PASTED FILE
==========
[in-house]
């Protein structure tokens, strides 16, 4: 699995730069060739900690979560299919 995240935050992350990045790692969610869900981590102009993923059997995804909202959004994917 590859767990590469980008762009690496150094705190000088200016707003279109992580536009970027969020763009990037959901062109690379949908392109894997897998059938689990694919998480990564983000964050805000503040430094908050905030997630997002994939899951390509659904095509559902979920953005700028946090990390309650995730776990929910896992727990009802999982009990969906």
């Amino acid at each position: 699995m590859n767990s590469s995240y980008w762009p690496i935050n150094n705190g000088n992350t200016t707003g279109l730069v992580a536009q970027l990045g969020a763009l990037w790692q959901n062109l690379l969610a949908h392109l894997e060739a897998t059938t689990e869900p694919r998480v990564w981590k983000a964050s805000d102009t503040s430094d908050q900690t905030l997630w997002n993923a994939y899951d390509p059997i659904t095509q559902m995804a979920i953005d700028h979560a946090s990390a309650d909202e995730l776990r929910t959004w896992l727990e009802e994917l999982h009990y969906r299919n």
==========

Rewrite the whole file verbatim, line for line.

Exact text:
[in-house]
């Protein structure tokens, strides 16, 4: 699995730069060739900690979560299919 995240935050992350990045790692969610869900981590102009993923059997995804909202959004994917 590859767990590469980008762009690496150094705190000088200016707003279109992580536009970027969020763009990037959901062109690379949908392109894997897998059938689990694919998480990564983000964050805000503040430094908050905030997630997002994939899951390509659904095509559902979920953005700028946090990390309650995730776990929910896992727990009802999982009990969906």
């Amino acid at each position: 699995m590859n767990s590469s995240y980008w762009p690496i935050n150094n705190g000088n992350t200016t707003g279109l730069v992580a536009q970027l990045g969020a763009l990037w790692q959901n062109l690379l969610a949908h392109l894997e060739a897998t059938t689990e869900p694919r998480v990564w981590k983000a964050s805000d102009t503040s430094d908050q900690t905030l997630w997002n993923a994939y899951d390509p059997i659904t095509q559902m995804a979920i953005d700028h979560a946090s990390a309650d909202e995730l776990r929910t959004w896992l727990e009802e994917l999982h009990y969906r299919n």